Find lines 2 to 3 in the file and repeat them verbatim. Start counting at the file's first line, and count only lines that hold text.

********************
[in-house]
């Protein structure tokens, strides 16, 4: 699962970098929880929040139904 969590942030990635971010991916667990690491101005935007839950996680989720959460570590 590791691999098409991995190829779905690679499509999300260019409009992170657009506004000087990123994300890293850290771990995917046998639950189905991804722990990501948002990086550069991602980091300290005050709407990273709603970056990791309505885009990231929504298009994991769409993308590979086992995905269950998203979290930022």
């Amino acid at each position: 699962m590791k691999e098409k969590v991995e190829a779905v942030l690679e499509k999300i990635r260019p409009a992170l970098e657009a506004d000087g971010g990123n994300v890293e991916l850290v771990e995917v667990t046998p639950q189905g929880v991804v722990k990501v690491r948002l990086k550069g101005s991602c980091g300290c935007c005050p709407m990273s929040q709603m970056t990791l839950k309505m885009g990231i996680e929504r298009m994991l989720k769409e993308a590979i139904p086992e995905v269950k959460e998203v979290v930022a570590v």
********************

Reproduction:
């Protein structure tokens, strides 16, 4: 699962970098929880929040139904 969590942030990635971010991916667990690491101005935007839950996680989720959460570590 590791691999098409991995190829779905690679499509999300260019409009992170657009506004000087990123994300890293850290771990995917046998639950189905991804722990990501948002990086550069991602980091300290005050709407990273709603970056990791309505885009990231929504298009994991769409993308590979086992995905269950998203979290930022």
């Amino acid at each position: 699962m590791k691999e098409k969590v991995e190829a779905v942030l690679e499509k999300i990635r260019p409009a992170l970098e657009a506004d000087g971010g990123n994300v890293e991916l850290v771990e995917v667990t046998p639950q189905g929880v991804v722990k990501v690491r948002l990086k550069g101005s991602c980091g300290c935007c005050p709407m990273s929040q709603m970056t990791l839950k309505m885009g990231i996680e929504r298009m994991l989720k769409e993308a590979i139904p086992e995905v269950k959460e998203v979290v930022a570590v």